• implementation of the ADF minimizing algorithm is simple and does not require multiplication operations. The disadvantage is the high noise sensitivity which limits the practical application of the algorithm;

  • the BCC algorithm is distinguished by relatively good noise resistivity and presence of efficient computational schemes realized via the fast Fourier transforms;

  • the TDE method using an adaptive LMS filter has a high noise resistance and flexibility in respect to the size of the input data. These advantages make the method applicable in the absence of a priori information about the signals. At the same time, ensuring convergence requires solving the additional problem of choosing parameter μ.

It is notable that for implementation of correlation TDE methods the convolution theorem [16] is normally used instead of Eq. (4). This measure provides better processing time for all N > 128 [16].

The correlation methods applicability potential is also determined by the possibility of using the generalized cross-correlation algorithms, which in most cases can increase the accuracy of TDE [10,21] without a significant increase in computational complexity.

Another modification of correlation TDE methods is the time-frequency correlation analysis described in Ref. [32]. The advantage of the time-frequency approach is the ability to display visually both the frequency and time features of the analyzed signals [33]. The use of the time-frequency correlation method in leaks detection makes the correlation peaks more clear and the analysis more informative [32,33].


In the paper, the basic classes of TDE methods have been investigated, and some basic time-domain correlation and non-correlation algorithms have been compared with reference to the particular problem of determining the pipeline leak location.

In respect to the presented classification of TDE methods, a variety of methods was discussed. Among the class of passive TDE approximation methods, three basic algorithms were compared. All the algorithms with data segmentation and averaging were proposed and described in detail.

Comparative study of the algorithms was performed on model-generated signals. The leak noise model is based on noise-like signals which were applied to pipe filters. Despite the discussed limitations of the model, it is applicable for qualitative simulation of the leak noise.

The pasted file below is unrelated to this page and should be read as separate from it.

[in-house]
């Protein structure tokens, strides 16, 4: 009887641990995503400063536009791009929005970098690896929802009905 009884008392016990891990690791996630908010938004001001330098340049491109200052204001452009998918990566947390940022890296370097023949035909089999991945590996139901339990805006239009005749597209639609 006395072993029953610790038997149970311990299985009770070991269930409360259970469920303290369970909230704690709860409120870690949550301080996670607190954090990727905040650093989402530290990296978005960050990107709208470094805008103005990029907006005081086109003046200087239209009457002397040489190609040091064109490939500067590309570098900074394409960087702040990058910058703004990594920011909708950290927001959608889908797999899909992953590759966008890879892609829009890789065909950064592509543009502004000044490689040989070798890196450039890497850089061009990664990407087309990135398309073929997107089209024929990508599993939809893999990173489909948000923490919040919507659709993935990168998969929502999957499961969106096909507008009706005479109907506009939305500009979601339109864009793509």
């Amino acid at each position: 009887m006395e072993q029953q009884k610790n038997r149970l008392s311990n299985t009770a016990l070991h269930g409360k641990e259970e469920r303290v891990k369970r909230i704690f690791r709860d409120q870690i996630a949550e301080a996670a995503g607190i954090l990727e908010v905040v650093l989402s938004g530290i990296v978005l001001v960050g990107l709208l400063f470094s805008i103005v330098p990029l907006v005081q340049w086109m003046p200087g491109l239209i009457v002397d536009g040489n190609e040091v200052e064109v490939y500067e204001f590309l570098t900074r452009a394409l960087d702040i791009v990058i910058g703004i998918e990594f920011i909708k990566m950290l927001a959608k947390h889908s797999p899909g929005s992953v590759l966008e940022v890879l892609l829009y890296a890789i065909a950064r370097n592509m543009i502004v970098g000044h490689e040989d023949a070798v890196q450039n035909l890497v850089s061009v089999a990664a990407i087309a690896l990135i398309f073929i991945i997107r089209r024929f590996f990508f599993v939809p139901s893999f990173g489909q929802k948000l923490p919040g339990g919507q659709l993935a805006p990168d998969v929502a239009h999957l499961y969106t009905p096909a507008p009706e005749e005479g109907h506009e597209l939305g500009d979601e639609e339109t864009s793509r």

The comparison was based on formal criteria of measuring the information value of the TDE functions as well as on the accuracy of estimation. Peak-to-mean values were considered to be a quantitative measure of the function’s information value. The proposed criteria have proved to be relevant for formal comparison of TDE.

The performance of three TDE algorithms was studied for various SNR and sizes of data segments. The ADF minimizing algorithm shows the lowest noise tolerance and should not be used for processing noisy signals. However, for signals with decent SNR, the ADF minimizing algorithm shows results that are comparable to other TDE algorithms under study.

Some advantages of correlation algorithms were stated, in particular, satisfactory resistance to the random noise influence, computational efficiency, and implementation simplicity. At the same time, despite the complexity of the practical application, the LMS TDE method has proved efficient in dealing with intense additive noises.


The authors declare they have no conflicts of interest.


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Cite this article

AU  - Vladimir A. Faerman
AU  - Valeriy S. Avramchuk
PY  - 2020
DA  - 2020/03
TI  - Comparative Study of Basic Time Domain Time-Delay Estimators for Locating Leaks in Pipelines
JO  - International Journal of Networked and Distributed Computing
SP  - 49
EP  - 57
VL  - 8
IS  - 2
SN  - 2211-7946
UR  -
DO  -
ID  - Faerman2020
ER  -